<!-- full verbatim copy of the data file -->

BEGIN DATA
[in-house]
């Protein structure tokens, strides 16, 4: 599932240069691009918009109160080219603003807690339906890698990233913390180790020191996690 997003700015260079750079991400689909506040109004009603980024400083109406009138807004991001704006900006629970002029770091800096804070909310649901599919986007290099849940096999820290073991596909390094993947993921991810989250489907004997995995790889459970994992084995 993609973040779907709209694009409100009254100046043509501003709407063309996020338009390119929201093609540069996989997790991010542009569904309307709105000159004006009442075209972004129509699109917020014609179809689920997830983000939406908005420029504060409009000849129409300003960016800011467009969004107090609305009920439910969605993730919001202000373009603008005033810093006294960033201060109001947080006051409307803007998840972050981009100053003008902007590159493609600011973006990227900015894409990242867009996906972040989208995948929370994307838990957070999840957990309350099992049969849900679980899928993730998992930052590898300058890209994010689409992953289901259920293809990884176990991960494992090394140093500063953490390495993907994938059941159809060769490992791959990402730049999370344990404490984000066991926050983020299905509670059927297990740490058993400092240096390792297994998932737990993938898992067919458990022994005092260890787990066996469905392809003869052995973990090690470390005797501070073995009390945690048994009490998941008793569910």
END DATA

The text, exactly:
[in-house]
């Protein structure tokens, strides 16, 4: 599932240069691009918009109160080219603003807690339906890698990233913390180790020191996690 997003700015260079750079991400689909506040109004009603980024400083109406009138807004991001704006900006629970002029770091800096804070909310649901599919986007290099849940096999820290073991596909390094993947993921991810989250489907004997995995790889459970994992084995 993609973040779907709209694009409100009254100046043509501003709407063309996020338009390119929201093609540069996989997790991010542009569904309307709105000159004006009442075209972004129509699109917020014609179809689920997830983000939406908005420029504060409009000849129409300003960016800011467009969004107090609305009920439910969605993730919001202000373009603008005033810093006294960033201060109001947080006051409307803007998840972050981009100053003008902007590159493609600011973006990227900015894409990242867009996906972040989208995948929370994307838990957070999840957990309350099992049969849900679980899928993730998992930052590898300058890209994010689409992953289901259920293809990884176990991960494992090394140093500063953490390495993907994938059941159809060769490992791959990402730049999370344990404490984000066991926050983020299905509670059927297990740490058993400092240096390792297994998932737990993938898992067919458990022994005092260890787990066996469905392809003869052995973990090690470390005797501070073995009390945690048994009490998941008793569910």